As heads of state and government of the EU member states meet in Sibiu on Europe Day, Karl-Heinz Lambertz urges them to work towards a more cohesive, sustainable and democratic Europe.
Karl-Heinz Lambertz is the president of the European Committee of the Regions.
When national leaders sit together today in Sibiu, they need to offer more than just symbolic words of European solidarity. They need to be vocal that populist-led Euroscepticism offers no credible answers to the challenge of globalisation, the environmental crisis and or inequality.
They must lay out a vision for a more cohesive, democratic, fairer and sustainable future, acknowledging that only by working together, with its regions and cities, can the European Union deliver.
What is at stake is a European model that combines social security, solidarity and shared values of freedom, democracy and rule of law. Regions and cities – each of our communities – are a central pillar of European democracy.
All levels of government – EU, national, local and regional – have a shared responsibility to uphold these founding values. Empowering Europe’s one million local and regional leaders is a means of protecting the European Union.
Moreover, despite record highs of employment, regional disparities exist, youth unemployment in many countries is unacceptably high, and too many people are struggling to make ends meet.
The social dimension of the EU should, therefore, be strengthened putting social rights on par with economic rights. The EU is more than just a market. Whether it be youth unemployment or integrating migrants, regions and cities are on the frontline.
Our Committee’s Integration initiative is one example that whilst national governments fight over migrant numbers, regions and cities are guided by openness and pragmatism.
Our world is warming, biodiversity degrading and without urgent action, the impact immeasurable. Some member states are proposing that the EU becomes carbon-neutral by 2050, something our Committee – the EU’s assembly of 350 local and regional leaders – have been calling for since 2015.
We only need to look to the EU’s Covenant of Mayors, where more than 7,500 local and regional authorities voluntarily agreed to surpass the EU’s climate and energy targets, to demonstrate that local ambition is driving the global climate agenda.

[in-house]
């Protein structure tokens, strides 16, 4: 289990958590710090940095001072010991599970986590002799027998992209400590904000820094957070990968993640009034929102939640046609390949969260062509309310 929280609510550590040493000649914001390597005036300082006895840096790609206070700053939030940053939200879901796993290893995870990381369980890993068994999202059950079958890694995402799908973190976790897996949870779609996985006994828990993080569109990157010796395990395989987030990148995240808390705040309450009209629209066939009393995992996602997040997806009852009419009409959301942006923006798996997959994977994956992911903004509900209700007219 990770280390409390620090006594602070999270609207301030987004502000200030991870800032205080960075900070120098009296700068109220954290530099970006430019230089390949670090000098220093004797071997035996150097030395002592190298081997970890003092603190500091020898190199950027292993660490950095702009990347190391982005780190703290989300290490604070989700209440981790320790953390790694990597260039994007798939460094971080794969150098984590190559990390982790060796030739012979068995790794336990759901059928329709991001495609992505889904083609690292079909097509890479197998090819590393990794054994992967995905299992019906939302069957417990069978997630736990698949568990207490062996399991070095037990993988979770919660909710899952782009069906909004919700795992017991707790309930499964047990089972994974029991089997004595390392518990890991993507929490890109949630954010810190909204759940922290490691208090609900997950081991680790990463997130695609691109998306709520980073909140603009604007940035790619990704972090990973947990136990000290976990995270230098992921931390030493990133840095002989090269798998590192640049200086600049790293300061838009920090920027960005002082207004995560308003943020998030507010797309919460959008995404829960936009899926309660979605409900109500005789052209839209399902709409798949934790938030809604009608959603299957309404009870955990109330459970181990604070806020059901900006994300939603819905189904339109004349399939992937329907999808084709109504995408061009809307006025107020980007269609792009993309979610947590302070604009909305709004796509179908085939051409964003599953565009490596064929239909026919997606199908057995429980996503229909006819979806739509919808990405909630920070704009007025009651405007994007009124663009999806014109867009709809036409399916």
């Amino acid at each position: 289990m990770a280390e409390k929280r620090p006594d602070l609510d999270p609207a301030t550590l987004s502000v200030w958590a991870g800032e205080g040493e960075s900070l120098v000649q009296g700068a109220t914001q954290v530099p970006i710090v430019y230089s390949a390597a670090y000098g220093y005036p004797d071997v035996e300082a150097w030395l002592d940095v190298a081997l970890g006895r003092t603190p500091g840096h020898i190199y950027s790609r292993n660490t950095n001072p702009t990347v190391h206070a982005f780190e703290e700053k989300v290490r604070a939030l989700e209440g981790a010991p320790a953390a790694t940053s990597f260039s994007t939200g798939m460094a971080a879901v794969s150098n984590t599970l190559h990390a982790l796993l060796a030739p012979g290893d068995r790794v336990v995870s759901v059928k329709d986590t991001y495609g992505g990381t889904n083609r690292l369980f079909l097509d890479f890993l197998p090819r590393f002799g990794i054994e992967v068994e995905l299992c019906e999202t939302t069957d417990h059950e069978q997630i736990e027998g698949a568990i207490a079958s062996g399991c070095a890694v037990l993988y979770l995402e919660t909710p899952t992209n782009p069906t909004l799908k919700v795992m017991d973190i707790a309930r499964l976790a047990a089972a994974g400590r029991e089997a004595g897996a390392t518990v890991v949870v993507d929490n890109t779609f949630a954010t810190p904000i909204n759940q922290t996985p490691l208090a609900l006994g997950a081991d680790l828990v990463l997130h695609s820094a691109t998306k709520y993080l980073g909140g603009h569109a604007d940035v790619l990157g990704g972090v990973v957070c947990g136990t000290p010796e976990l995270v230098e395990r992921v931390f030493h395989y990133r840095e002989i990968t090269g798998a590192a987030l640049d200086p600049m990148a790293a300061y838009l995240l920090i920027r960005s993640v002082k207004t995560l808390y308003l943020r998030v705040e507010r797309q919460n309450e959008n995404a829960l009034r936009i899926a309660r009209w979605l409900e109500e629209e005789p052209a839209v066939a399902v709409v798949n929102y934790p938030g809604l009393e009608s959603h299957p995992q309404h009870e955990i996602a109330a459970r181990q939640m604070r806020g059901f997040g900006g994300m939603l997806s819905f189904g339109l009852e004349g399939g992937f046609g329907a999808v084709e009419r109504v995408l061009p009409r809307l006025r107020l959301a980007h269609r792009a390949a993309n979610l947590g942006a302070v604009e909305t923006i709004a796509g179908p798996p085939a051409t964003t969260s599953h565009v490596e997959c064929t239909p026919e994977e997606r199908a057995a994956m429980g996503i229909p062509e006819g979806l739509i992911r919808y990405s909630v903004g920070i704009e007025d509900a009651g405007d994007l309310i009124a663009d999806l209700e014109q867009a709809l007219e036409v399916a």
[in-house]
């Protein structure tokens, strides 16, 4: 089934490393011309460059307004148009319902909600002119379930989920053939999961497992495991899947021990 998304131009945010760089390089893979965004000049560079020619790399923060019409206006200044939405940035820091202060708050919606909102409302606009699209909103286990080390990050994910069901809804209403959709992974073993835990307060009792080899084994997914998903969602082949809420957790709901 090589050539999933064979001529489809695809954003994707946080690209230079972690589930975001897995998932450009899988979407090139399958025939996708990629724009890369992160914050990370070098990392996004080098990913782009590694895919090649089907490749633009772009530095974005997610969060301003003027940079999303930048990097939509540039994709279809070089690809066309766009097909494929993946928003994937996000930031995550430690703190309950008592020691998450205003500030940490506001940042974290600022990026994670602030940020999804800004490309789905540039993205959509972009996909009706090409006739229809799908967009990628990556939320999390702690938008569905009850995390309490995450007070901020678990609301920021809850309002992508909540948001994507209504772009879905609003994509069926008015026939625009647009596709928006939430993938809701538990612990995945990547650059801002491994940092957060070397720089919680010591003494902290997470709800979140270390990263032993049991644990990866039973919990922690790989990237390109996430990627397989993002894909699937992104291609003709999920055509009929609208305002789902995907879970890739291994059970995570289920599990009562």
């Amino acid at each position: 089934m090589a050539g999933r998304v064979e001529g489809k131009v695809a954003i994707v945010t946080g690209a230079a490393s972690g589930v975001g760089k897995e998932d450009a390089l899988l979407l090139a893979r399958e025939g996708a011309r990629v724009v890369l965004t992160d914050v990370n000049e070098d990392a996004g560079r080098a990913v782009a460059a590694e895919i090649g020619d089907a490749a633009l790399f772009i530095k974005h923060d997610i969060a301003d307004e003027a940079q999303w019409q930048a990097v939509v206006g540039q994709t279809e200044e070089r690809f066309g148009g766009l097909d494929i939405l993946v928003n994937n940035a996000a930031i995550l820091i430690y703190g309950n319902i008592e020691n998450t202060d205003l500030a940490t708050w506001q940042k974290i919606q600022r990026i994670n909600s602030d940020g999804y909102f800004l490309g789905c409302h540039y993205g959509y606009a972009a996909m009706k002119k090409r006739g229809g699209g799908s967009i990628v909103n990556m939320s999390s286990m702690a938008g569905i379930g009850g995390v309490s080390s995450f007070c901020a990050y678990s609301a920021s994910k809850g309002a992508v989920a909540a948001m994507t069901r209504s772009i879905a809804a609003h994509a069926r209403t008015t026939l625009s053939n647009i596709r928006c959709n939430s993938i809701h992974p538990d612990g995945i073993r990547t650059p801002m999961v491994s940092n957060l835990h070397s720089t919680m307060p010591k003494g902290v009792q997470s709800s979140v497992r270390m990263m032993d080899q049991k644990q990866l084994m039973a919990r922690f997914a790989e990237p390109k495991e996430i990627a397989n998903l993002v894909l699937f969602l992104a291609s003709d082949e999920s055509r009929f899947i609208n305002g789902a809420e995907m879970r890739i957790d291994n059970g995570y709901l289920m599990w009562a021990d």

The climate crisis will only be overcome by working as a Union, investing locally, to ensure all regions to make the transition.
The European Union needs its regions and cities as much as regions and cities need more European integration. No ambition can be reached without ambitious resources. Member States must provide an EU budget equal to 1.3% of the EU’s Gross National Income.
It must focus this investment on tackling economic, social and territorial inequality, whilst supporting an ecologically just transition. The main tool to achieving this is the EU’s regional policy – cohesion policy – which is the only EU policy managed in partnership between all level of government that is responsive to the specific needs of each community.
Without cohesion, we will have no Union. This is why our Committee launched the #CohesionAlliance – supported today by more than 12,000 supporters covering 97% of the EU population – which demands cohesion policy to be one-third of the next EU budget for all regions.
The last stone to build a more integrated and effective Europe is to set up a “new way of working” giving regions and cities a stronger role throughout the decision-making process. It is all about ensuring closer proximity to people. This needs to be complemented by increasing the democratic participation of citizens within the EU through a permanent system of citizens’ dialogue.
For the EU to show unity and be more responsive to the need of its citizens, it needs its regions and cities. As citizens go to vote to decide the kind of Europe they want, we must offer more than words but a new vision that transforms the way it works, giving a greater voice so its regions and cities can deliver. It’s future, our children’s future, that is at stake.